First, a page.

Strained social services brace for more demand
Social services fear some of their funding sources are about to dry up, just as more people need help amid the fallout from COVID-19.
Since the alert level four lockdown, foodbanks across the country have been busier than ever, but community organisations are anticipating many more months of increased demand for food and other services, as unemployment worsens.
After years of under-funding, they are pleading with the government for more help in Thursday's Budget.
General manager of Empowerment New Zealand, a one-stop shop for social services in Te Puke, Scott Nicholson says they would usually hand out between 30 and 50 food parcels a month.
But over the last six weeks, they have handed out about 330.
"This is usually a fairly quiet time for us during the kiwifruit harvest, but what we have been seeing is we've been doing a week's worth of parcels every day."
"A lot of the people seeking help at this time are first-time users of any social services and many of them are just overwhelmed with that - they've never had to seek help before and they don't even know where to begin."
With unemployment expected to grow, social services are bracing for even more people needing help.
But that comes as strain is being put on their finances.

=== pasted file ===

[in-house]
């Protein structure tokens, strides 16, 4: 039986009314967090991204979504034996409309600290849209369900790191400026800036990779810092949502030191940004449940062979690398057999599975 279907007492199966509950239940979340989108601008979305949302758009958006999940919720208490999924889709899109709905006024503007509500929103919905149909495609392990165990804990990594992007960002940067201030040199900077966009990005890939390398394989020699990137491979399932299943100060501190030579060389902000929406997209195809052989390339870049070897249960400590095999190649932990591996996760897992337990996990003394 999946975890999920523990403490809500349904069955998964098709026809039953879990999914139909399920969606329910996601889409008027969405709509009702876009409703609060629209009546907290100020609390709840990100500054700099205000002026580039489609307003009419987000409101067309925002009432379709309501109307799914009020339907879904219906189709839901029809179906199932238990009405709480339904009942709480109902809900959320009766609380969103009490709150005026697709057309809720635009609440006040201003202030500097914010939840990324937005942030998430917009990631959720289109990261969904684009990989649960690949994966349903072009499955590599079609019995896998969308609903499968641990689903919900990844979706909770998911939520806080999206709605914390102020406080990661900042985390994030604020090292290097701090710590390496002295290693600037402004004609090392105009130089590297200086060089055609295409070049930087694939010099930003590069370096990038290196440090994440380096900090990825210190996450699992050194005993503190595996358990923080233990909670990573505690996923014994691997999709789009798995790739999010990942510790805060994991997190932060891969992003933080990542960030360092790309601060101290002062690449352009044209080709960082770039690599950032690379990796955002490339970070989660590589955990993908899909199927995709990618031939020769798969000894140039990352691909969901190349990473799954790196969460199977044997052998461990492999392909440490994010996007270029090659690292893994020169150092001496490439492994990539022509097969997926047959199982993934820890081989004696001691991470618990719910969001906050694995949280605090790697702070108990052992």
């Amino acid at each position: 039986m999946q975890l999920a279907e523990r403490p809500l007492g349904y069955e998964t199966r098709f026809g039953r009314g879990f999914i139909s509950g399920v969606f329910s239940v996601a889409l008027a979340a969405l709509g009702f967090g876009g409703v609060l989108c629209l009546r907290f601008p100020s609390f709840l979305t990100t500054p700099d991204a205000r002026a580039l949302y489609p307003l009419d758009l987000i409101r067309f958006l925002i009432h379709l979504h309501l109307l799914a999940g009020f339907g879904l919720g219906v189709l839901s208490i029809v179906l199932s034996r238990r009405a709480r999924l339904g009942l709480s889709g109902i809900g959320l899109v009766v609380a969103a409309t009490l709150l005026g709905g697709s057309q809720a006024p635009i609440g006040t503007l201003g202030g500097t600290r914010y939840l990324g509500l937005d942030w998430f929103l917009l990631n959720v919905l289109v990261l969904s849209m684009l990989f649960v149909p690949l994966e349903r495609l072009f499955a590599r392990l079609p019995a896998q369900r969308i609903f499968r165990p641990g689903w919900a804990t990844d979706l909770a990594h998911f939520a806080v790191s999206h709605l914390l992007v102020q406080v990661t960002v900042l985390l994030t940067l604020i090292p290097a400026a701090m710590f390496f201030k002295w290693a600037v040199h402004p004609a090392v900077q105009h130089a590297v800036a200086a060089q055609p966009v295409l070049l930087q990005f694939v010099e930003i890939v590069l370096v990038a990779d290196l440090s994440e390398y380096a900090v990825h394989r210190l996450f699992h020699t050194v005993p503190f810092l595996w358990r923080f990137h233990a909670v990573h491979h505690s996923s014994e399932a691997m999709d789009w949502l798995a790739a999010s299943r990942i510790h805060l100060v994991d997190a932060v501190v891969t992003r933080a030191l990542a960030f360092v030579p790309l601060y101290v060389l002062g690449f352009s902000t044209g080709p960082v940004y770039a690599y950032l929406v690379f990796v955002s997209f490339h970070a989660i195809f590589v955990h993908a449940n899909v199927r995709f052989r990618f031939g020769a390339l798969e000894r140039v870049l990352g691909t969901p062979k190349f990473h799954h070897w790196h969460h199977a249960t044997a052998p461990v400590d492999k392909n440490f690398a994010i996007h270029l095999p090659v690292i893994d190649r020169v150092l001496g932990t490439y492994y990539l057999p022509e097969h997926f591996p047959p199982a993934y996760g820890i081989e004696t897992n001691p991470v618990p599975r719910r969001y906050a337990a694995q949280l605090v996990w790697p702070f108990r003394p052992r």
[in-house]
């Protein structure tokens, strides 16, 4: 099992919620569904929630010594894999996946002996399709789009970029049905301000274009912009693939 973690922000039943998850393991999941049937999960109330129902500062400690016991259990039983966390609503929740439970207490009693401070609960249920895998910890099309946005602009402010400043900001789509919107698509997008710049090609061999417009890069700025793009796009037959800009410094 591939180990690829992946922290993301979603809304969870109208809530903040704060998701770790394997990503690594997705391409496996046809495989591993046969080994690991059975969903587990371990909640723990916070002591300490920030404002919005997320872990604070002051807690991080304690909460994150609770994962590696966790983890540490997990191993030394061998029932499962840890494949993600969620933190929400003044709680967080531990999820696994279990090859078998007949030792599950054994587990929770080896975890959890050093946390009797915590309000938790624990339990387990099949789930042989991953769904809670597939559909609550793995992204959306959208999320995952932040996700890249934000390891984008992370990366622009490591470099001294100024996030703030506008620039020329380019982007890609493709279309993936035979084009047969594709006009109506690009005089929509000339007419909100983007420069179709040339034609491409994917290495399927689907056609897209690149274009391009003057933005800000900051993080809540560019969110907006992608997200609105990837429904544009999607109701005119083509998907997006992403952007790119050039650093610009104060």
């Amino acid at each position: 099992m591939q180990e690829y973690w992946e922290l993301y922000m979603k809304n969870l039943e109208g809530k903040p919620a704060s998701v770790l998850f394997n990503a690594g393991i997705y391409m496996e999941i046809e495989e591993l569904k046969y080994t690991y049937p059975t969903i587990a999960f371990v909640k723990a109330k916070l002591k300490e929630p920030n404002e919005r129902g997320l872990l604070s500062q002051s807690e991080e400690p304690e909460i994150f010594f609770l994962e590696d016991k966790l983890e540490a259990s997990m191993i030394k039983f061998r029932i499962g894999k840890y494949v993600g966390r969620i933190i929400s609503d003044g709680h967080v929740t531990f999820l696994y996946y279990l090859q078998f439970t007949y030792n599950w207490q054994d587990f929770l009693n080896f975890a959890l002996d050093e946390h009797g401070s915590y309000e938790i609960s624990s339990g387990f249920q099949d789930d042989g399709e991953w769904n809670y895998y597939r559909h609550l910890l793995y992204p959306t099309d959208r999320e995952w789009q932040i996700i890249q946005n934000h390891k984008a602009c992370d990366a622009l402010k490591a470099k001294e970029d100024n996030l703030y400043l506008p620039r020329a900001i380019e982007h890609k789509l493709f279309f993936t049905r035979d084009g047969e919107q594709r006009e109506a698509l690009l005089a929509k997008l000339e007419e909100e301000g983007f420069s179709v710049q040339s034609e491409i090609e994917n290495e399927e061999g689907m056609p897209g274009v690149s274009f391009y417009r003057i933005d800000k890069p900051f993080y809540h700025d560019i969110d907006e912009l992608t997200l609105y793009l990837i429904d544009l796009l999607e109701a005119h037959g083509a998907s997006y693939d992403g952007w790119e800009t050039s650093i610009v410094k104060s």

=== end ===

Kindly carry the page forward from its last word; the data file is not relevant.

A recent survey of organisations in Western Bay of Plenty found just more than half of them were already experiencing, or were anticipating, a reduction in funding because of COVID-19.
Umbrella group Social Link general manager Liz Davies says that was because they could not fundraise as normal, or rely on their usual grants from gaming trusts and other sources.
"It's a bit of a perfect storm really, facing reduced revenue and increased demand and that's on top of the fact that the sector is already under-funded."
An independent report commissioned last year by Social Service Providers Aotearoa found they were already under-funded to the tune of $630 million a year.
Liz says when you factor in the impact of Covid-19, it was crucial the government stepped in with more support.
"While we have got to look at economic recovery, we need to look at how do we support the people who have become unemployed to stay connected in their community, to get education and training, to get the income support that they need to be able to live.
"It's going to be hugely important that they're able to access these services."
While some government funding has been announced during the lockdown to help get food and other essentials to people in need, Council of Christian Social Services executive officer Trevor McGlinchey says that is really only enough to keep up with the short-term spike in demand.
"We're going to see such a huge increase in numbers of people on benefits, and the numbers of people that perhaps used to have two incomes and they're now reduced to one income, and others who have their over time and other things docked as well."
As the pressure mounts on those people in the coming months, many of them will need help from social services for things like counselling and budget advice, says Trevor.
Back in Te Puke, Scott says a drop in funding would make it difficult for them to maintain their usual services, let alone cope with an increase in demand.
"It will change the face and the nature of what we do and obviously depending on how bad things get, it may affect staffing levels as well."
Social service providers from across the country have already written to government ministers outlining their case for increased funding.